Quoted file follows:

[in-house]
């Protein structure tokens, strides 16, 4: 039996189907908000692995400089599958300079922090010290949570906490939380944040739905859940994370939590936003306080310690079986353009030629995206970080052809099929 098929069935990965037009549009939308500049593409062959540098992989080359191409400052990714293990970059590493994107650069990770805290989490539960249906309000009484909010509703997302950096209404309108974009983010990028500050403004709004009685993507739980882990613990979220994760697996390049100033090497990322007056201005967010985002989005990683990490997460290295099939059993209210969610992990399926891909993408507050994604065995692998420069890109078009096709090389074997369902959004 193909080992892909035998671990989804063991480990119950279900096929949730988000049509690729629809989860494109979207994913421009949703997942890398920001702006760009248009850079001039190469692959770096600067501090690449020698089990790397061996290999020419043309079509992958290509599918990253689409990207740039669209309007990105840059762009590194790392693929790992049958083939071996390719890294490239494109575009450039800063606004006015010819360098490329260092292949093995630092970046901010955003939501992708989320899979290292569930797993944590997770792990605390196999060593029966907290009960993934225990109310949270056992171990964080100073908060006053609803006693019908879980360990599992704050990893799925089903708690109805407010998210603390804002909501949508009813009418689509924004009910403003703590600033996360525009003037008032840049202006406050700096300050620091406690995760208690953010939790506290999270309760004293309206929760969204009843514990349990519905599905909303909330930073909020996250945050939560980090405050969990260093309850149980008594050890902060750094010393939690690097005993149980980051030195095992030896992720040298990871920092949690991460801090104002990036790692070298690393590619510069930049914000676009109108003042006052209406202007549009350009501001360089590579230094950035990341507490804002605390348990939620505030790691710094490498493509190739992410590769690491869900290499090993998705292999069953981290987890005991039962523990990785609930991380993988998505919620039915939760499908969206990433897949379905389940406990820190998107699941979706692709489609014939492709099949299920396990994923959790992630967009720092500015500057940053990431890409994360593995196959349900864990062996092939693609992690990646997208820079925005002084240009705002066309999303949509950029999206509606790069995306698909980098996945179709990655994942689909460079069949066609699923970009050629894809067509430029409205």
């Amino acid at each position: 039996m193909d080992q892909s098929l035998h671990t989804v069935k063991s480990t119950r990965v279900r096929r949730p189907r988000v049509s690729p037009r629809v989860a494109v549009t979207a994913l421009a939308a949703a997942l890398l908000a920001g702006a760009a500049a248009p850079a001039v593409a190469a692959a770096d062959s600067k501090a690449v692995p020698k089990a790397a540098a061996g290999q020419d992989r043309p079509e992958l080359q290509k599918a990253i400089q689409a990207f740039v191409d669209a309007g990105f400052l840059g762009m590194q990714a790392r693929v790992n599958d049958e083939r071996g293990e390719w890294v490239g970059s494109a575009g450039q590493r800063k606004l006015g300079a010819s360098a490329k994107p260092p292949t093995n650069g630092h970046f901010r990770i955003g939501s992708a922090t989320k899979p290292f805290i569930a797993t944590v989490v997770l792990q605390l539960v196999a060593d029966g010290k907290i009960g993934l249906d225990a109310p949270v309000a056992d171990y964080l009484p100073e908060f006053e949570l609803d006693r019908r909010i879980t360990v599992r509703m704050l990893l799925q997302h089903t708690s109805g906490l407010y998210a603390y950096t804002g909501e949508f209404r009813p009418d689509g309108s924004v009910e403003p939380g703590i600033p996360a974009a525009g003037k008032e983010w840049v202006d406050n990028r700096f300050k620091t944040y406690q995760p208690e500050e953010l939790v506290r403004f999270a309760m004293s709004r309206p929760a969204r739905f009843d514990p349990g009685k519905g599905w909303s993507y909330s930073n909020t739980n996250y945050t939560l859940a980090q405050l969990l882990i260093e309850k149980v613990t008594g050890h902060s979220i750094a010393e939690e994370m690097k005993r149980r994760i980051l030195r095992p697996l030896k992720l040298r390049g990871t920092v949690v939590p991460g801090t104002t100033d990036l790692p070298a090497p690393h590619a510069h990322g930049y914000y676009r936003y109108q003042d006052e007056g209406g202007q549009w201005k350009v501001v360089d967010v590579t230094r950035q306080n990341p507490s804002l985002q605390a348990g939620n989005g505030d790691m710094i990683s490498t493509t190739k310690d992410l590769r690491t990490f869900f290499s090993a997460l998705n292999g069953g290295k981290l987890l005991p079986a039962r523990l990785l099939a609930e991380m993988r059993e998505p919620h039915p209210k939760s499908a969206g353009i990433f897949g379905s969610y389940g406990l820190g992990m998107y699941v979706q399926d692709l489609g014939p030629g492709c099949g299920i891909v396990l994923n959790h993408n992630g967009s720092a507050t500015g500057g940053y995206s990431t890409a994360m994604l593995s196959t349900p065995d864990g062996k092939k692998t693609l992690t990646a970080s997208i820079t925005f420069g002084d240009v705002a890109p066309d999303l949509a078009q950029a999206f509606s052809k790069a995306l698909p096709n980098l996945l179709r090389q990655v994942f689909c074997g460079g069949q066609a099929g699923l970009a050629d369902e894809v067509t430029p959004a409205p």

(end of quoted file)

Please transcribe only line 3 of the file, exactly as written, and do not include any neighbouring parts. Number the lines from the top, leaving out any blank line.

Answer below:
């Amino acid at each position: 039996m193909d080992q892909s098929l035998h671990t989804v069935k063991s480990t119950r990965v279900r096929r949730p189907r988000v049509s690729p037009r629809v989860a494109v549009t979207a994913l421009a939308a949703a997942l890398l908000a920001g702006a760009a500049a248009p850079a001039v593409a190469a692959a770096d062959s600067k501090a690449v692995p020698k089990a790397a540098a061996g290999q020419d992989r043309p079509e992958l080359q290509k599918a990253i400089q689409a990207f740039v191409d669209a309007g990105f400052l840059g762009m590194q990714a790392r693929v790992n599958d049958e083939r071996g293990e390719w890294v490239g970059s494109a575009g450039q590493r800063k606004l006015g300079a010819s360098a490329k994107p260092p292949t093995n650069g630092h970046f901010r990770i955003g939501s992708a922090t989320k899979p290292f805290i569930a797993t944590v989490v997770l792990q605390l539960v196999a060593d029966g010290k907290i009960g993934l249906d225990a109310p949270v309000a056992d171990y964080l009484p100073e908060f006053e949570l609803d006693r019908r909010i879980t360990v599992r509703m704050l990893l799925q997302h089903t708690s109805g906490l407010y998210a603390y950096t804002g909501e949508f209404r009813p009418d689509g309108s924004v009910e403003p939380g703590i600033p996360a974009a525009g003037k008032e983010w840049v202006d406050n990028r700096f300050k620091t944040y406690q995760p208690e500050e953010l939790v506290r403004f999270a309760m004293s709004r309206p929760a969204r739905f009843d514990p349990g009685k519905g599905w909303s993507y909330s930073n909020t739980n996250y945050t939560l859940a980090q405050l969990l882990i260093e309850k149980v613990t008594g050890h902060s979220i750094a010393e939690e994370m690097k005993r149980r994760i980051l030195r095992p697996l030896k992720l040298r390049g990871t920092v949690v939590p991460g801090t104002t100033d990036l790692p070298a090497p690393h590619a510069h990322g930049y914000y676009r936003y109108q003042d006052e007056g209406g202007q549009w201005k350009v501001v360089d967010v590579t230094r950035q306080n990341p507490s804002l985002q605390a348990g939620n989005g505030d790691m710094i990683s490498t493509t190739k310690d992410l590769r690491t990490f869900f290499s090993a997460l998705n292999g069953g290295k981290l987890l005991p079986a039962r523990l990785l099939a609930e991380m993988r059993e998505p919620h039915p209210k939760s499908a969206g353009i990433f897949g379905s969610y389940g406990l820190g992990m998107y699941v979706q399926d692709l489609g014939p030629g492709c099949g299920i891909v396990l994923n959790h993408n992630g967009s720092a507050t500015g500057g940053y995206s990431t890409a994360m994604l593995s196959t349900p065995d864990g062996k092939k692998t693609l992690t990646a970080s997208i820079t925005f420069g002084d240009v705002a890109p066309d999303l949509a078009q950029a999206f509606s052809k790069a995306l698909p096709n980098l996945l179709r090389q990655v994942f689909c074997g460079g069949q066609a099929g699923l970009a050629d369902e894809v067509t430029p959004a409205p």